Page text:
Of course, this means that some of the "adventure" may be lost, but that is an acceptable trade off for preserving the environment (IMO), particularly as climbing traffic increases.

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By Tom Hanson
Oct 17, 2006
Climber Drawing
GRIDBOLT THE UNIVERSE!

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By Tony B
From Around Boulder, CO
Oct 17, 2006
Got Milk? How about forearm pump? Tony leads "Alan Nelson's Bulging Belly" (5.10, X) on the Lost and Found Flatiron. Belayer is Mark Ruocco. Photo by Bill Wright, 10/06.
tim f wrote:
Of course, this means that some of the "adventure" may be lost, but that is an acceptable trade off for preserving the environment (IMO), particularly as climbing traffic increases.


It would save the enviroment even more, and loose even more adventure if we all just stayed home. But then again, where do we draw the line.

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By triznuty
From Salt Lake City, UT
Oct 17, 2006
Concrete Jungle.
I think in a sport like ours, sometimes making things more convenient makes things worst in the long run. I know people who stay clear from certain routes do too their inconveniences. If we start making everything convenient for everyone...Then everyone will want to do it.

So in your statement Brian:

"Which impacts the environment more - 200 climbers using one rappel station and associated trail to descend, or 200 climbers using 5 - 6 different "rappel trees" and associated trails to descend?"

I think you need to increase your number on the one rappel station example. Because IMO I think convenience will increase the numbers.

Ex. (IMO) I think there would be a lot less climbers in the world today, if gear hadn't evolved. Now that gear is better and making routes safer....More people do it...

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By bsmoot
Oct 18, 2006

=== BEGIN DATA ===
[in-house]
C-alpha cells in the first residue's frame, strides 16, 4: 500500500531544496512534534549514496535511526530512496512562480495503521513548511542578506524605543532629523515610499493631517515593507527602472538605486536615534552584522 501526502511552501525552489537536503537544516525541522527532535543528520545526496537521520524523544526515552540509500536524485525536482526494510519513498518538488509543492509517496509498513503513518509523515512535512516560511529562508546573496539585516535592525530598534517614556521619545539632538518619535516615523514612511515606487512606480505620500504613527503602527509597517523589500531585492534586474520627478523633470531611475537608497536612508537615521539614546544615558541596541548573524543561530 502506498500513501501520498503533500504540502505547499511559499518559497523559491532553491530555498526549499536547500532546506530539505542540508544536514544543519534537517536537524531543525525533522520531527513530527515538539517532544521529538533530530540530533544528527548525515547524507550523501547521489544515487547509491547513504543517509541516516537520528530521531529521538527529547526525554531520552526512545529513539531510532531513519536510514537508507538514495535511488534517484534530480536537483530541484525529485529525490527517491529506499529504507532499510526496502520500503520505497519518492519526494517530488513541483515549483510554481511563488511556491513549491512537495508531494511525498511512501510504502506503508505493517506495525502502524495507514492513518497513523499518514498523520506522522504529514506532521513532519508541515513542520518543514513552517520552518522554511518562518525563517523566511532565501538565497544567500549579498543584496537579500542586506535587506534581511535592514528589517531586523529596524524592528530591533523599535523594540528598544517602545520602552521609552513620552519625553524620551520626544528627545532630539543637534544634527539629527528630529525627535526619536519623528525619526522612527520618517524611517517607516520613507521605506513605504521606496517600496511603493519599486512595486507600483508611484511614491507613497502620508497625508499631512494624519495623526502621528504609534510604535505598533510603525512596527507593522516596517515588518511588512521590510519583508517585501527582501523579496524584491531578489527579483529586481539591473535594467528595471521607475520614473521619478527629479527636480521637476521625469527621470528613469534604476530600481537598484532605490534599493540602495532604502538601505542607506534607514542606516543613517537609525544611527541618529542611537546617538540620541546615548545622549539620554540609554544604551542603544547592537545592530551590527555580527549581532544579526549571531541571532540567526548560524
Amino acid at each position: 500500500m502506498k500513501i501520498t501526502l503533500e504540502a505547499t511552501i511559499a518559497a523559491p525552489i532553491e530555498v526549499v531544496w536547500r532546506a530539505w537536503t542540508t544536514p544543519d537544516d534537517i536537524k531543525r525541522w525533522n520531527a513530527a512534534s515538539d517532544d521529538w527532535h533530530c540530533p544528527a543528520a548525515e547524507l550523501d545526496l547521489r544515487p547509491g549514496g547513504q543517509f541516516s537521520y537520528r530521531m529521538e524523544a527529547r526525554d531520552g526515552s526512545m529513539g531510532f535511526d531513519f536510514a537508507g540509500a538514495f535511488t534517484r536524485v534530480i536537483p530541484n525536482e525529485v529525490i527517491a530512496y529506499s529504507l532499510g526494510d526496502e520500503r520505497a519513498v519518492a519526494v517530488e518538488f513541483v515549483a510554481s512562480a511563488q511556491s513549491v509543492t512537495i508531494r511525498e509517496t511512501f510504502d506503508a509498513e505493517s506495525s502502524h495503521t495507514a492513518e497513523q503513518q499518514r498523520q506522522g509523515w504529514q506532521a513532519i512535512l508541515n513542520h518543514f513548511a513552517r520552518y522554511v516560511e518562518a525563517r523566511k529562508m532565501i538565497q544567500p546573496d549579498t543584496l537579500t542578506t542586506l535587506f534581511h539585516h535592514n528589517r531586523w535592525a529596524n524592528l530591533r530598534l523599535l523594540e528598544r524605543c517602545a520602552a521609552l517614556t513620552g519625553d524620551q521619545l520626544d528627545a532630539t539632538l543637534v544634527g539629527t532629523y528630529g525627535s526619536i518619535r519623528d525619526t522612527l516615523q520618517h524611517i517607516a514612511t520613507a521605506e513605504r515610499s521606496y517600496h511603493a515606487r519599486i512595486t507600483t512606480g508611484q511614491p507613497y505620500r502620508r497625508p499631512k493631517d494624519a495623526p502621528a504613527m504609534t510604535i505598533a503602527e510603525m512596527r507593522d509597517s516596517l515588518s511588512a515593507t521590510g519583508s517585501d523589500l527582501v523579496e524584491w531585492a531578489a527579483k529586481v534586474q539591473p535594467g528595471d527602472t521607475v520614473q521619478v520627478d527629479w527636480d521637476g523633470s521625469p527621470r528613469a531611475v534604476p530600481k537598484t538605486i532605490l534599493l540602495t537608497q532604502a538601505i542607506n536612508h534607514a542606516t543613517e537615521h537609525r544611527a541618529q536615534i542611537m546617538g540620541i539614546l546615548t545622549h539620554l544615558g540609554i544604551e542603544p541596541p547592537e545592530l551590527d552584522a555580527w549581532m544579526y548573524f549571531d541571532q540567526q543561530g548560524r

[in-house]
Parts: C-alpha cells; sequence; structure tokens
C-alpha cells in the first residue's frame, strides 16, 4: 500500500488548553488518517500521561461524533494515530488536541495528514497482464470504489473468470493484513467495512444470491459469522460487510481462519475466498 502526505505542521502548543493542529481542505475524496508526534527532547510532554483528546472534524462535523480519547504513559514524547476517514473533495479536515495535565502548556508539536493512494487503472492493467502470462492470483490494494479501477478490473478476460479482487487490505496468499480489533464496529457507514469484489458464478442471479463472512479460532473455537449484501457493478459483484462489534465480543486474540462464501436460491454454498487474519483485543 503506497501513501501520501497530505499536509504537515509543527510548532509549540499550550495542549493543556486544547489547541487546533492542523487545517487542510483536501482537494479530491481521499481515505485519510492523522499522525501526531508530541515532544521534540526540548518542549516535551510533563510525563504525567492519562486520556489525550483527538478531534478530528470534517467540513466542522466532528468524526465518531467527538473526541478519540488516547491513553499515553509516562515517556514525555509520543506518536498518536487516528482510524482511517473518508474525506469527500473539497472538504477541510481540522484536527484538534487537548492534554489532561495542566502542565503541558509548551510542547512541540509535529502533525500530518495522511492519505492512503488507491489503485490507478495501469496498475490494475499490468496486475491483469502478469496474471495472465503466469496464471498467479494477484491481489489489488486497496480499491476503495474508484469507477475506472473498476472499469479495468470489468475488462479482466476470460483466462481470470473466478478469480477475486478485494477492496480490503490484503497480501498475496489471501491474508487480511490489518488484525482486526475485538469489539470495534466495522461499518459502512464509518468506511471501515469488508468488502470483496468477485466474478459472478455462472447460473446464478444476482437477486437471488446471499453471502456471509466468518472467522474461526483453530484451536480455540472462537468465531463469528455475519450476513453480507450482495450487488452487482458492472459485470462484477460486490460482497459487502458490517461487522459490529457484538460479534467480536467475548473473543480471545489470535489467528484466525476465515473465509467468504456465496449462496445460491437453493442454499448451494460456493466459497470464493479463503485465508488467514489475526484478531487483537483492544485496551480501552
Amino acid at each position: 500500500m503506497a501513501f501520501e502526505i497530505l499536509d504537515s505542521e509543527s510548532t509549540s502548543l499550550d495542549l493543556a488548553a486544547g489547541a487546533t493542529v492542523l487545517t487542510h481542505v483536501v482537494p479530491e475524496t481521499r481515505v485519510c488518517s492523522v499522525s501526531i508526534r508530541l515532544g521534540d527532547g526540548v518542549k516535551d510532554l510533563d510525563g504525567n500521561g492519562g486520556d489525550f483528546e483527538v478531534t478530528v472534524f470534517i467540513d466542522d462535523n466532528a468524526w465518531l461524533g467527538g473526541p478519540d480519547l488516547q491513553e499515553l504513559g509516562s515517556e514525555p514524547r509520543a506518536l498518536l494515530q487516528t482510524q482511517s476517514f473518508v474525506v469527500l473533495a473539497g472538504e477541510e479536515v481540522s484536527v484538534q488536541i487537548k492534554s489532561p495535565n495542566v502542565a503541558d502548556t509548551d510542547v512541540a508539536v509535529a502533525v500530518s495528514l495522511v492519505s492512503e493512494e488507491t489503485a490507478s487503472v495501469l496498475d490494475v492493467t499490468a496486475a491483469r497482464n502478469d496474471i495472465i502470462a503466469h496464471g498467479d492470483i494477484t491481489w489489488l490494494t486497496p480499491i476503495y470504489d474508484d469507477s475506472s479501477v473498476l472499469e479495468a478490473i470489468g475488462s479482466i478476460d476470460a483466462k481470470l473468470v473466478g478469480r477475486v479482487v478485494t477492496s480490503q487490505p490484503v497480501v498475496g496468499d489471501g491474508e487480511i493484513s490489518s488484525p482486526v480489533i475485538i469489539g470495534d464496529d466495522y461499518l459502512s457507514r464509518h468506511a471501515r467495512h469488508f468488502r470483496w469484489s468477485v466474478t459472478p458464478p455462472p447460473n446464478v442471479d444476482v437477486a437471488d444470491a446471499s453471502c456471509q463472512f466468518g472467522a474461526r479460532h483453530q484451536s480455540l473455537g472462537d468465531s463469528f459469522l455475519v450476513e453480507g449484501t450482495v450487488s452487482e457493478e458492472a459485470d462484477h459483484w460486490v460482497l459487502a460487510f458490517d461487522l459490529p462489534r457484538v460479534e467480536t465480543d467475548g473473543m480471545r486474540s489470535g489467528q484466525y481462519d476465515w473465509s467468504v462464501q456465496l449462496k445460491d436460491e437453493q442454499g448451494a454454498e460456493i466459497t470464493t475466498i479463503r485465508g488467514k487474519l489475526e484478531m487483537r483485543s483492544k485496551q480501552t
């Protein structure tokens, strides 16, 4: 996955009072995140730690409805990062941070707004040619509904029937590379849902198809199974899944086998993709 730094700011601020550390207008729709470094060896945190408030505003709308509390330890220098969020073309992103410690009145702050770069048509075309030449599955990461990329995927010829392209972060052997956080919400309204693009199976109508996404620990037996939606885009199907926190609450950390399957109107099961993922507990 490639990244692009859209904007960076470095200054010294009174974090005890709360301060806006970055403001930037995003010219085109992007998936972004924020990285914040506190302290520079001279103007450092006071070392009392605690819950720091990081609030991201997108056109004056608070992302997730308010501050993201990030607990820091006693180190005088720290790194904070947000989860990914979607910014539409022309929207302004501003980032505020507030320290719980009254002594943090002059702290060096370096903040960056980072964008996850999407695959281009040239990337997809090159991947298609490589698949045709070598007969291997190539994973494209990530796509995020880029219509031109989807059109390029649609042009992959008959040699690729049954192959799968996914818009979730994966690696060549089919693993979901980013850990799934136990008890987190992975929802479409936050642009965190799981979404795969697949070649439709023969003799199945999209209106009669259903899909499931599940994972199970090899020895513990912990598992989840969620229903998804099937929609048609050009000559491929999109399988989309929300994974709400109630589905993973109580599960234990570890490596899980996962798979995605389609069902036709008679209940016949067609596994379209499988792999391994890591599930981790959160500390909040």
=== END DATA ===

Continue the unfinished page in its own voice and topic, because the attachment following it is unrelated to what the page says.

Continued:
Me in the 70's
Brian:

The Five fingers rappel uses the BIG pine tree 15' east of the top of Five Fingers, not Tenderloin. Haven't been up there in a while but I just don't remember the descent being a problem. Up until now no one has ever complained about it. There were a lot of climbers back then.

There is an interesting evolution here. Newer climbers who are used to sport climbing, always like to descend back down the same way they came up, even if they're on a trad route. Older folks tended to like to hike off or summit instead of rapping back down. It reminds me of the first ascent of Supercrack in Indian Creek. Wiggins & party ascended all the way to the top of the buttress in 3 pitches. Now of course, the first pitch is only done. Guess if everyone must rap from those Five Finger routes, then a bolted rap station makes sense, but I still think that some old classics need to be left alone.

Brian in SLC said:

"As far as Yosemite goes...name of few of them classic old moderates that remain in their original condition. 'Cause, I don't think so...ha ha..."

I do! Nutcracker, After Six, The Grack Center & Marginal, Monday Morning Slab, Snake Dike, Royal Arches, the 5 Open Books, East Buttress of Middle Cathedral etc. These are very popular moderate routes I did back in the 70's and as of recently, have remained the same. Your list of bolt replaced climbs doesn't indicate any history...pretty weak Brian...that bathook your standing on is about to pop!

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By Brian in SLC
Oct 18, 2006
Climbing in Smuggler's Notch
bsmoot wrote:
Brian: The Five fingers rappel uses the BIG pine tree 15' east of the top of Five Fingers, not Tenderloin. Haven't been up there in a while but I just don't remember the descent being a problem. Up until now no one has ever complained about it.


I wonder if its still there. I gandered over in that direction. Hmmm. Will look again. Need to send another of the routes up there. Blow some dirt of them old routes. Hardly anyone goes up there anymore.

bsmoot wrote:
There is an interesting evolution here. Newer climbers who are used to sport climbing, always like to descend back down the same way they came up, even if they're on a trad route. Older folks tended to like to hike off or summit instead of rapping back down.


Did I just get called a newer sports climber? Ha ha.

bsmoot wrote:
I do! Nutcracker, After Six, The Grack Center & Marginal, Monday Morning Slab, Snake Dike, Royal Arches, the 5 Open Books, East Buttress of Middle Cathedral etc. These are very popular moderate routes I did back in the 70's and as of recently, have remained the same. Your list of bolt replaced climbs doesn't indicate any history...pretty weak Brian...that bathook your standing on is about to pop!


Probably give you Nutcracker (only one I could think of thats a popular moderate that hasn't changed). After Six? New rap anchors, but, yeah, not so much different. Grack? See the guidebook, new rap anchors. Snake Dike? After the FA, the FA party wanted folks to enjoy the route, and of course, Roper went up there and added a ton of bolts to it. Royal Arches? Old tree is gone. New rap anchors up there (not a ton, though). Five Open Books? Rap anchor. Not sure about EB of the Middle, but, I believe there's been both bolted belay stations added, as well as bolted rappel stations added in the decent gully (see super taco).